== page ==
Saturday, October 08, 2005

Mass Denial and Complacency

According to a recent survey conducted by RBC Capital Markets (Royal Bank of Canada), most people expect real estate to continue appreciating and believe that rising RE appreciation has not affected their spending habits despite the fact that the economic data says otherwise. The people at RBC Capital Markets are clearly worried and justifiably so.

The only word I can use to describe this level of complacency and lack of self-awareness is "shocking".

Some choice quotes:
"Despite fears in the marketplace about a U.S. housing bubble, about 60 percent of homeowners expect the value of their homes to increase by at least 5 percent annually during the next several years, according to an online survey of 1,001 American consumers."

"...24 percent of respondents said they expect annualized gains of 10 percent or more over the next few years. About 3 percent of respondents said they expect their home values to decline over the next few years."

"...about 10 percent of the respondents said rising home values have affected their spending habits. And over half of those surveyed disagreed with the notion that real estate gains impacted their spending even though 51 percent either sold their home or borrowed against their home equity in some fashion."

""Not only are most people expecting big real estate gains to continue, the vast majority of people don't believe these gains have impacted their spending. These opinions run contrary to most data in the marketplace regarding the real estate wealth effect," said Scot Ciccarelli, managing director of equity research for RBC Capital Markets."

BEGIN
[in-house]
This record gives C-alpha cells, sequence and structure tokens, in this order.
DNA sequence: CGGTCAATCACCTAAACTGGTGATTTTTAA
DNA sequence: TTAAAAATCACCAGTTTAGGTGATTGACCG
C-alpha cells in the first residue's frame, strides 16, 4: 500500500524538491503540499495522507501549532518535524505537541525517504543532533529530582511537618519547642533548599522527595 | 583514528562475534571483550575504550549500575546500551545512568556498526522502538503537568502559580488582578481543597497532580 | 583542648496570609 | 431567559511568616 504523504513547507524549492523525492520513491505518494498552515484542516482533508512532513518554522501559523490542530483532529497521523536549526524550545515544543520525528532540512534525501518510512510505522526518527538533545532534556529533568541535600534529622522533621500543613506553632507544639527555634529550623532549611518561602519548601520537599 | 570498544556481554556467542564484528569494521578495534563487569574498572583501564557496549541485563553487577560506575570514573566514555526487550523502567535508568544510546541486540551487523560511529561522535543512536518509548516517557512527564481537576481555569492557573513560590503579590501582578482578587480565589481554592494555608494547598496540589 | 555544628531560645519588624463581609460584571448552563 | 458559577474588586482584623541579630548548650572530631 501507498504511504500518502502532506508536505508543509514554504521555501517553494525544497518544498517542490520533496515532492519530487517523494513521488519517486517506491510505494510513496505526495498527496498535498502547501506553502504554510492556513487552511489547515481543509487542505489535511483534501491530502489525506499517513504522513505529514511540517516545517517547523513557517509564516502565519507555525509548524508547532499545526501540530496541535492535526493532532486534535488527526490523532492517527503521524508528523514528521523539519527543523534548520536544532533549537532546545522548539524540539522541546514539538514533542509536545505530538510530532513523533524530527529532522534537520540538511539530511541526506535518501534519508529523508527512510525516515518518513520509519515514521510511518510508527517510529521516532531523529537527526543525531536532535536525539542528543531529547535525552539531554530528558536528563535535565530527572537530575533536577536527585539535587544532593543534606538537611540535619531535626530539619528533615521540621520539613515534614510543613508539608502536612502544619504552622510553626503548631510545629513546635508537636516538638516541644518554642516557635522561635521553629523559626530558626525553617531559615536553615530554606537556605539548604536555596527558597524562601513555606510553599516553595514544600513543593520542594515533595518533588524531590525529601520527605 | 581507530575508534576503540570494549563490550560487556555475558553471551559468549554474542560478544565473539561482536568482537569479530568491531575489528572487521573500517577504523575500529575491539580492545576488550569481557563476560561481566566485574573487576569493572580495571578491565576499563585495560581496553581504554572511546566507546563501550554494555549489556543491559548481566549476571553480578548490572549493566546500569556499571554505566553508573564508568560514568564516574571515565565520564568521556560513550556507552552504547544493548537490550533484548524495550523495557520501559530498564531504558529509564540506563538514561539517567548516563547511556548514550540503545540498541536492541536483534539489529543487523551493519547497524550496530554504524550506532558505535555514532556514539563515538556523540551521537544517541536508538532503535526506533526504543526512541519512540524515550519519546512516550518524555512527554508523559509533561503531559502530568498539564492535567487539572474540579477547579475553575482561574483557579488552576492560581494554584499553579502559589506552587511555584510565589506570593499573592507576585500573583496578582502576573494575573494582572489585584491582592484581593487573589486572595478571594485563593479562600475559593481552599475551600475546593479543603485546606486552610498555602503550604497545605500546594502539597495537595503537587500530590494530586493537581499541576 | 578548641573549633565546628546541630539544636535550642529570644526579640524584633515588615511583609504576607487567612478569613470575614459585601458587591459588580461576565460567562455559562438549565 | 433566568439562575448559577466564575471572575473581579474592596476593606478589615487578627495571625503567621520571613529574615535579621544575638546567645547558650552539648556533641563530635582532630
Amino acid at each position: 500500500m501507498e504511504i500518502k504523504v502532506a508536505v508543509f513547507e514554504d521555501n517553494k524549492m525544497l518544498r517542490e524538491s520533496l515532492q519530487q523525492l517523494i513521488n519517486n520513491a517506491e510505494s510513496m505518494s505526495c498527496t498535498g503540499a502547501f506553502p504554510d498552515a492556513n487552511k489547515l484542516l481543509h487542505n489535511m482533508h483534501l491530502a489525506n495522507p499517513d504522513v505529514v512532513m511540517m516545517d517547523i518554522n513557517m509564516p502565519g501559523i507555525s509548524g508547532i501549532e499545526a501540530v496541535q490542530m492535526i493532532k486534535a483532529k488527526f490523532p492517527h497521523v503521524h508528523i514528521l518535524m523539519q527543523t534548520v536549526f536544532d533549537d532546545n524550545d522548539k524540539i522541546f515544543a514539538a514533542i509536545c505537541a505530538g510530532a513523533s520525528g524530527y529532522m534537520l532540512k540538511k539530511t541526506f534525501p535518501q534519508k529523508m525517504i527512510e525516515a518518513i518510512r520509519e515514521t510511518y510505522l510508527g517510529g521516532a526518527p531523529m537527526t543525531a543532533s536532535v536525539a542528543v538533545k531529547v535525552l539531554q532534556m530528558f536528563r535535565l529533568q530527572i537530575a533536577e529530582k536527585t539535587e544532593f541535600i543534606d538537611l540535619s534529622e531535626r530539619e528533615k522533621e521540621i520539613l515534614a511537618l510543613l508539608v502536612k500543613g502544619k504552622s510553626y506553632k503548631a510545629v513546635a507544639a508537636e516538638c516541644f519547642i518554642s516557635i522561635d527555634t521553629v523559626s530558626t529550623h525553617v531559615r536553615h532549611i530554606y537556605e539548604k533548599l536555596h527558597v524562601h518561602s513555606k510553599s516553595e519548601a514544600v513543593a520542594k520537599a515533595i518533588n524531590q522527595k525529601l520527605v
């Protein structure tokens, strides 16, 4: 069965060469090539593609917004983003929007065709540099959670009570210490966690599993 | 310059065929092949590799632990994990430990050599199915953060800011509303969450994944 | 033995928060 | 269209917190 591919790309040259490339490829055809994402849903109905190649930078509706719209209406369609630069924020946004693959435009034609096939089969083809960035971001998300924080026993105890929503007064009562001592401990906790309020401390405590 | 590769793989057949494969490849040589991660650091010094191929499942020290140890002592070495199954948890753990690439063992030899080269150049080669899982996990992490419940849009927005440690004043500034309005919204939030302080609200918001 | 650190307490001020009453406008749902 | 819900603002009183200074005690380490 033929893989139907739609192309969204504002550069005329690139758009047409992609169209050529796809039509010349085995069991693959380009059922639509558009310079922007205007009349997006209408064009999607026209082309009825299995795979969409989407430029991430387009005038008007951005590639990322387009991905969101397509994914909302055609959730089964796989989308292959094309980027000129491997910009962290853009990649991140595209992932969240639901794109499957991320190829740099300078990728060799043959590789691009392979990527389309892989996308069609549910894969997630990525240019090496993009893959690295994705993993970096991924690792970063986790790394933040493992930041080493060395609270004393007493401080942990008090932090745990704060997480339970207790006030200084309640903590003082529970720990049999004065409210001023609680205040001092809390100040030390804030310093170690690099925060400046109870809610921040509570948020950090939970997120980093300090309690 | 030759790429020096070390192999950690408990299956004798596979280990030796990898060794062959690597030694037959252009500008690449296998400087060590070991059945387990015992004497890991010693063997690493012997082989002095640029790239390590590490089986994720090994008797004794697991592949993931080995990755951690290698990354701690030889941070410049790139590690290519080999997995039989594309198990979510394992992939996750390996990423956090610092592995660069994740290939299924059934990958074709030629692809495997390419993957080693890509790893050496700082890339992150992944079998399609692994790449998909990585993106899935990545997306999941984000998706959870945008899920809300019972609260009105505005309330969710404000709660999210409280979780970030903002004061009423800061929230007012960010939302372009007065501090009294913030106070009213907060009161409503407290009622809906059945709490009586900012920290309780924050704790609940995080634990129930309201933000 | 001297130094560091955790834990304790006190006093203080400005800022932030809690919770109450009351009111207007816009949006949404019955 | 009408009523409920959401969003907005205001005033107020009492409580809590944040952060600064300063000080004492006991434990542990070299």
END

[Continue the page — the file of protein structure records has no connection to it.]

""We believe these findings raise a major question. In our minds, the question is whether people have spent more freely than they otherwise would have because of their real estate gains and don't even recognize it. If that's the case, a simple slowing of real estate gains, not just a fall in housing prices, could have a significant adverse impact on spending patterns.""

""This outlook seems to cut to the heart of the American consumer. People seem to be conscious of the macroeconomic headwinds facing them like rising energy prices, the war on terror, and the growing federal deficit and the impact it can have on others. However, they are less inclined to believe they can be affected by these same factors."

Add on top of that rising energy prices which are here to stay, increased regulation on loose lending practices, the new bankruptcy and credit laws, a higher rate of inflation than what has been previously acknowledged, rising mortgage rates, and we have some interesting times ahead to say the least. I'd hate to be a debtor now.


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